Many people’s image of Baltimore is shaped by the excellent TV series, The Wire, which examined the problems besetting the city from different angles. David Simon, the show’s creator, had a robust retort to those endowing the rioting with progressive content: ‘The anger and the selfishness and the brutality of those claiming the right to violence in Freddie Gray’s name needs to cease… If you can’t seek redress and demand reform without a brick in your hand, you risk losing this moment for all of us in Baltimore. Turn around. Go home. Please.’ Later, when he was accused of blaming the victim, Simon replied: ‘Looting a CVS and some liquor stores and burning a senior centre site and the backs of some Federal Street rowhouses? Yeah, I got no problem showing my contempt for that shit. Every damn day.’

As we know from The Wire and elsewhere, the people of Baltimore, like those in many of America’s inner cities, do face enormous obstacles to getting on in life. Unemployment in Baltimore is high, with more than 50 per cent out of work in certain areas of the city, and many people are poor. Violent crime is more than three times the national average, and black men are incarcerated at high levels. Relations between the population and the police are seriously strained – and that can’t be neatly blamed on race, as Baltimore has for many years had a black mayor and a black police commissioner, and 40 per cent of the police officers are black. The Baltimore Sun recently reported that ‘over the past four years, more than 100 people have won court judgments or settlements related to allegations of brutality and civil-rights violations. Victims include a 15-year-old boy riding a dirt bike, a 26-year-old pregnant accountant who had witnessed a beating, a 50-year-old woman selling church raffle tickets, a 65-year-old church deacon rolling a cigarette, and an 87-year-old grandmother aiding her wounded grandson.’ In other words, Freddie Gray’s death was seen by many as only the latest example of a deeply disturbing pattern.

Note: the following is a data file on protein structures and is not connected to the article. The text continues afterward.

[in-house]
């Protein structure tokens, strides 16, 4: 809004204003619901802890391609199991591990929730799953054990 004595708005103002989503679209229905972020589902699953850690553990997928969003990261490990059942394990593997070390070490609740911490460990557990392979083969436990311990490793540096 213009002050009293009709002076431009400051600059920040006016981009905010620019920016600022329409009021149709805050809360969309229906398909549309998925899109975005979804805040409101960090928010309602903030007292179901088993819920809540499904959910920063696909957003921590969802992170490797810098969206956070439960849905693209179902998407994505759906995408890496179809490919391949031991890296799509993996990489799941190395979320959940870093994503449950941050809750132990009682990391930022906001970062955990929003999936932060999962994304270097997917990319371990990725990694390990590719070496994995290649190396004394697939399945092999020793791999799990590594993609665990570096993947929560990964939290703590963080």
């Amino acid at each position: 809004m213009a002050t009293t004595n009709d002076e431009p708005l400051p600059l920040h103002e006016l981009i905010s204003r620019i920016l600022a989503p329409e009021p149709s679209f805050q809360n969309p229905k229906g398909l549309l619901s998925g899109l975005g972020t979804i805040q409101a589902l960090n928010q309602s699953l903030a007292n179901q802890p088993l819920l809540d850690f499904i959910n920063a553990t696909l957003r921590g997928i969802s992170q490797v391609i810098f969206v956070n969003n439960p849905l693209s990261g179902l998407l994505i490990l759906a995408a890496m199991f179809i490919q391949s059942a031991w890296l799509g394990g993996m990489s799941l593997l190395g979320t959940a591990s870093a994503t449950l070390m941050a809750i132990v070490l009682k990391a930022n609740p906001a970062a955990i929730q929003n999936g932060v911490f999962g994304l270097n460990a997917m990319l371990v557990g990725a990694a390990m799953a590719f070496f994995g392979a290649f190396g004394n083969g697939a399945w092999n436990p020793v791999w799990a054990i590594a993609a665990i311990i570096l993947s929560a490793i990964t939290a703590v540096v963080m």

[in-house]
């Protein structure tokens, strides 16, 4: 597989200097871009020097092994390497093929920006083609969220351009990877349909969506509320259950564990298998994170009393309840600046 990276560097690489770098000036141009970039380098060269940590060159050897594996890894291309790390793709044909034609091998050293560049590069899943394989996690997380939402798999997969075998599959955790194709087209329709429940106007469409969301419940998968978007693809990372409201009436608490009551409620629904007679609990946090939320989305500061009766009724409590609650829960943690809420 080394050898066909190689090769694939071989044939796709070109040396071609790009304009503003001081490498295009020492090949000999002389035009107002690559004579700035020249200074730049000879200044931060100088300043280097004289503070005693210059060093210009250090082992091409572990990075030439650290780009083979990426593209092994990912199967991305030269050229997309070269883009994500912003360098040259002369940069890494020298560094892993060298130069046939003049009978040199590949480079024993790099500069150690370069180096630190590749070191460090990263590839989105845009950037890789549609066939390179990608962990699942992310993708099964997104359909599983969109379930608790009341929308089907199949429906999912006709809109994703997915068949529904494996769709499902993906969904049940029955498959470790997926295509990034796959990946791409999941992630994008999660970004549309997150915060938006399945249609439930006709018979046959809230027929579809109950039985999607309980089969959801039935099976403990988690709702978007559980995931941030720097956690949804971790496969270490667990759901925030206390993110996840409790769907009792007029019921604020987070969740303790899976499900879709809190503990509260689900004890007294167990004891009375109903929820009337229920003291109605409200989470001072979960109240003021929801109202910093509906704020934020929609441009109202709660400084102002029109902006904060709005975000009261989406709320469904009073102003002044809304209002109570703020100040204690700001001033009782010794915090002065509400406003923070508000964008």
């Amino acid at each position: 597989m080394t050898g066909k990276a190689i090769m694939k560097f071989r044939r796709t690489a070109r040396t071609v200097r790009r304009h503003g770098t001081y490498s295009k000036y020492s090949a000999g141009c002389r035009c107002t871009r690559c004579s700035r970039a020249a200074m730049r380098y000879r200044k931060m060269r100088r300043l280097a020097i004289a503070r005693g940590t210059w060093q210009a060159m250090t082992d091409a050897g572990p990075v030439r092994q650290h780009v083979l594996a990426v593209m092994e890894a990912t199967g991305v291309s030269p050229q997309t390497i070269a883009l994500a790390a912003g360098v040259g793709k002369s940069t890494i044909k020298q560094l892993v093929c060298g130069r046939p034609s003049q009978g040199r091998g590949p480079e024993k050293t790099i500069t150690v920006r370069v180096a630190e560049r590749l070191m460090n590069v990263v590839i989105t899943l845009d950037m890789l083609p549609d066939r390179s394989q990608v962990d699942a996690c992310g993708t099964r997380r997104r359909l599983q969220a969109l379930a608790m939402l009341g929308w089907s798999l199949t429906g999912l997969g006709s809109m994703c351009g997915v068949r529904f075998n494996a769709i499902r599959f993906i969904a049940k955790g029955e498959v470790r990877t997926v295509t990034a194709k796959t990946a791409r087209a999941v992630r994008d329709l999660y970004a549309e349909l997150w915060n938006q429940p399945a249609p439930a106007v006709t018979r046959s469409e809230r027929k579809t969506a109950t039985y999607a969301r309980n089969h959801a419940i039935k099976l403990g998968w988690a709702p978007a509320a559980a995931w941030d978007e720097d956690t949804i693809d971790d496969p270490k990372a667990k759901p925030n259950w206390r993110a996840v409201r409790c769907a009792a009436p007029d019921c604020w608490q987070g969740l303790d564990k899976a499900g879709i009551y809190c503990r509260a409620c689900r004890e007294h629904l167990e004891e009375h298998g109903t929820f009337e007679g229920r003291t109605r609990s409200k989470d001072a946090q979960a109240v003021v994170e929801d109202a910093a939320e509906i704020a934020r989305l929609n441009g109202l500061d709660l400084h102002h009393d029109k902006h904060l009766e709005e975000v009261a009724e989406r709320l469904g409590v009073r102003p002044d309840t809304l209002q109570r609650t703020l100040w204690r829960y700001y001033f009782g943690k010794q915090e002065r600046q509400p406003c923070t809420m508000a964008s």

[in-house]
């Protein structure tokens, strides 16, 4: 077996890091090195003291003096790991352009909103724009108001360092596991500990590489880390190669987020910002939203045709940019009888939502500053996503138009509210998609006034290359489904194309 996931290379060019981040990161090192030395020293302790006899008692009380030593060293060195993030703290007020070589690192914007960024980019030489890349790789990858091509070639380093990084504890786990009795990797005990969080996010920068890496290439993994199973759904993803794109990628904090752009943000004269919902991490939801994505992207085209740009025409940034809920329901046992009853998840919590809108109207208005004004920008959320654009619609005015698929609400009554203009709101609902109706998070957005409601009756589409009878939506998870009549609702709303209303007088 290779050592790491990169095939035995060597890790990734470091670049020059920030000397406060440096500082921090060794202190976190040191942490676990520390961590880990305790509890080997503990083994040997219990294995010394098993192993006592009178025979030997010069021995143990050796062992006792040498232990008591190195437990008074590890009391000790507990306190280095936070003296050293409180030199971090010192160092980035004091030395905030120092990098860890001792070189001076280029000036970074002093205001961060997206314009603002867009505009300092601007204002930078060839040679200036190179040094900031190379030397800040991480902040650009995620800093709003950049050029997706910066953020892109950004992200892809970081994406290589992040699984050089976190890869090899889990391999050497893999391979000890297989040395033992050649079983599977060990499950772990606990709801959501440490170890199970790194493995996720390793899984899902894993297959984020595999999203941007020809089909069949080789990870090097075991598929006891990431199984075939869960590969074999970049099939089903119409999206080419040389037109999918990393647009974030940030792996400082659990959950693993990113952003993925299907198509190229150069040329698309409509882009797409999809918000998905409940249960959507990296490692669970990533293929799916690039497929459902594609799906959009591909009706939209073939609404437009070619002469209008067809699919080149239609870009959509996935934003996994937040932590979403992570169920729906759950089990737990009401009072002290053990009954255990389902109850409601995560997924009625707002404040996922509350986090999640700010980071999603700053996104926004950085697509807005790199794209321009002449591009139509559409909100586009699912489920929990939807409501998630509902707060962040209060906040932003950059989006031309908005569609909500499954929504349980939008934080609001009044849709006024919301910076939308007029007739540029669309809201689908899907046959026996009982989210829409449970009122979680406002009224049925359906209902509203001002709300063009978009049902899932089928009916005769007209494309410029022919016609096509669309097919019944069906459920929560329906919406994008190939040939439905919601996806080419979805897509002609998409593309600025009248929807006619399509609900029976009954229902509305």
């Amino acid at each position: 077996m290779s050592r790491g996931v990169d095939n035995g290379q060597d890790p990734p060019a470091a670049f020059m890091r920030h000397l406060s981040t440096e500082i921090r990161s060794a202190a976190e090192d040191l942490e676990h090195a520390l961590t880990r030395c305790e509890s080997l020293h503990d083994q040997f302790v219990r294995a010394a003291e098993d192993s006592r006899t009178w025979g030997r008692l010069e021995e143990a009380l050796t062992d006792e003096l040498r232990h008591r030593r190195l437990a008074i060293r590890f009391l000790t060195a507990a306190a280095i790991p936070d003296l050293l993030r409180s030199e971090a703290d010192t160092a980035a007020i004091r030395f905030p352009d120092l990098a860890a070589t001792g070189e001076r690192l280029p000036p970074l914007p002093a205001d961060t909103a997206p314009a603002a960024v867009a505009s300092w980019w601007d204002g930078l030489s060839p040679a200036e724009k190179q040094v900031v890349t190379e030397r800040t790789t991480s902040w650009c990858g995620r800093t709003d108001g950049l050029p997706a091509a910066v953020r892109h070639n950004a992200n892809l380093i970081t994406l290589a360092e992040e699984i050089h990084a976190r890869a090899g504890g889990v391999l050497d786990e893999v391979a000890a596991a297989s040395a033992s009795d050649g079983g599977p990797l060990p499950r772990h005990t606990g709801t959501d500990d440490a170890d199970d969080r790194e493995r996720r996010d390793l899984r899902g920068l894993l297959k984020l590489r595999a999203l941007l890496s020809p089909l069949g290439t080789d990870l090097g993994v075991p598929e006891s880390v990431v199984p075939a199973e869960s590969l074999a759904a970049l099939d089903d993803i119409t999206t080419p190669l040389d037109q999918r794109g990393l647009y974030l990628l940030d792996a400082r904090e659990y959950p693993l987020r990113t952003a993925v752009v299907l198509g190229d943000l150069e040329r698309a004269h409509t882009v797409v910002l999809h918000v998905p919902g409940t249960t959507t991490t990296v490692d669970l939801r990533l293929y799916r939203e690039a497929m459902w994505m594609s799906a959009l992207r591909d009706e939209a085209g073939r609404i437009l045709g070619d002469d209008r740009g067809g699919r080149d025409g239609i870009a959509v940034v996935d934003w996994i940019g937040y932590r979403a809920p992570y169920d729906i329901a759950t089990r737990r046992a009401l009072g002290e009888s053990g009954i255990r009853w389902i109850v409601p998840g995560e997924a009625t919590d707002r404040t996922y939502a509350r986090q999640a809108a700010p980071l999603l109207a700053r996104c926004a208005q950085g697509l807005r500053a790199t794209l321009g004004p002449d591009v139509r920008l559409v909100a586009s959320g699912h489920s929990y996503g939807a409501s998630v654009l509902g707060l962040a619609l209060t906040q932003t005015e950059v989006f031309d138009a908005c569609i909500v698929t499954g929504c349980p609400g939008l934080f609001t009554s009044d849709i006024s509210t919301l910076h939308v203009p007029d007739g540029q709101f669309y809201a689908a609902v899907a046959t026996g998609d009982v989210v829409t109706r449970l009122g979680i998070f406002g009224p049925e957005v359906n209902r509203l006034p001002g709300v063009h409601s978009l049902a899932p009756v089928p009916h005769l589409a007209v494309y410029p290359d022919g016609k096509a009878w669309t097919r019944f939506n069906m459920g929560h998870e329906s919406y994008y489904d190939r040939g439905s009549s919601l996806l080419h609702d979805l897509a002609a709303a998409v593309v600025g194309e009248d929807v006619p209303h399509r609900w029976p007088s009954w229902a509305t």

These are facts. Yet it does not follow that current circumstances in Baltimore provide the ‘fuel’ for rioting or otherwise explain it. Commentary that effectively says ‘black people in Baltimore live in poor conditions, they are justifiably angry, so of course they are going to smash things up’ is patronising.

Certainly, such attempts at providing ‘context’ are not blatant celebrations of the rioting, and do not claim that the destruction is a political statement or an ‘uprising’. Indeed, most of those who express this view begin by saying ‘this is not to excuse…’, such as when President Obama said: ‘There’s no excuse for the kind of violence that we saw yesterday.’ But Obama and others then quickly move on to outline a litany of conditions that somehow are supposed to explain the rioting. This is a more subtle view, seemingly analytical and sympathetic, but it betrays low expectations of local people. And based on interviews in the aftermath of the rioting, it is not how the people of Baltimore see themselves.